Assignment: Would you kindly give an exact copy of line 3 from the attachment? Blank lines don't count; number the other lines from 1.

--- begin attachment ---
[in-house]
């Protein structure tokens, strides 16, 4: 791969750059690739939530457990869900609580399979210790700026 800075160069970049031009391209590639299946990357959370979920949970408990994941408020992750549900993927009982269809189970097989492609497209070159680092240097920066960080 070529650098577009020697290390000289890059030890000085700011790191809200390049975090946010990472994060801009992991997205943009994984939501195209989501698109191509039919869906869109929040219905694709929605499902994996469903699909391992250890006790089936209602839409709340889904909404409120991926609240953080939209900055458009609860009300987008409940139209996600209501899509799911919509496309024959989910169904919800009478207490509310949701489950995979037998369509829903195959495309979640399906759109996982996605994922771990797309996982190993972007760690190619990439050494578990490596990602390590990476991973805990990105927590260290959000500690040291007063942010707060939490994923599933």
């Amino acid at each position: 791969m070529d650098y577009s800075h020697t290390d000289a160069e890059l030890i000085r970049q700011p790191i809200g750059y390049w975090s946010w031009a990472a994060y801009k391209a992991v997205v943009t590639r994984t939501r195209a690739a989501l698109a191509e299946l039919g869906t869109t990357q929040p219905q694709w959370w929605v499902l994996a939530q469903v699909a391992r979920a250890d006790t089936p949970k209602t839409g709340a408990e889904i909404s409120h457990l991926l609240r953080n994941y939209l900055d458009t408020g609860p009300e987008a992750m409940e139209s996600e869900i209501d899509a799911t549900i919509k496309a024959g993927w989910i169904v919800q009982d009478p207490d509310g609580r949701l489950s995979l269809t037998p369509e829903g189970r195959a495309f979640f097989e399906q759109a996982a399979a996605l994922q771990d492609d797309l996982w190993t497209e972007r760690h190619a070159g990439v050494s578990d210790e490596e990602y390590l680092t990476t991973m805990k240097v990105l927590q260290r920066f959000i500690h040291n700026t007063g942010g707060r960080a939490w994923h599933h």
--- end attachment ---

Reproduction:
């Amino acid at each position: 791969m070529d650098y577009s800075h020697t290390d000289a160069e890059l030890i000085r970049q700011p790191i809200g750059y390049w975090s946010w031009a990472a994060y801009k391209a992991v997205v943009t590639r994984t939501r195209a690739a989501l698109a191509e299946l039919g869906t869109t990357q929040p219905q694709w959370w929605v499902l994996a939530q469903v699909a391992r979920a250890d006790t089936p949970k209602t839409g709340a408990e889904i909404s409120h457990l991926l609240r953080n994941y939209l900055d458009t408020g609860p009300e987008a992750m409940e139209s996600e869900i209501d899509a799911t549900i919509k496309a024959g993927w989910i169904v919800q009982d009478p207490d509310g609580r949701l489950s995979l269809t037998p369509e829903g189970r195959a495309f979640f097989e399906q759109a996982a399979a996605l994922q771990d492609d797309l996982w190993t497209e972007r760690h190619a070159g990439v050494s578990d210790e490596e990602y390590l680092t990476t991973m805990k240097v990105l927590q260290r920066f959000i500690h040291n700026t007063g942010g707060r960080a939490w994923h599933h």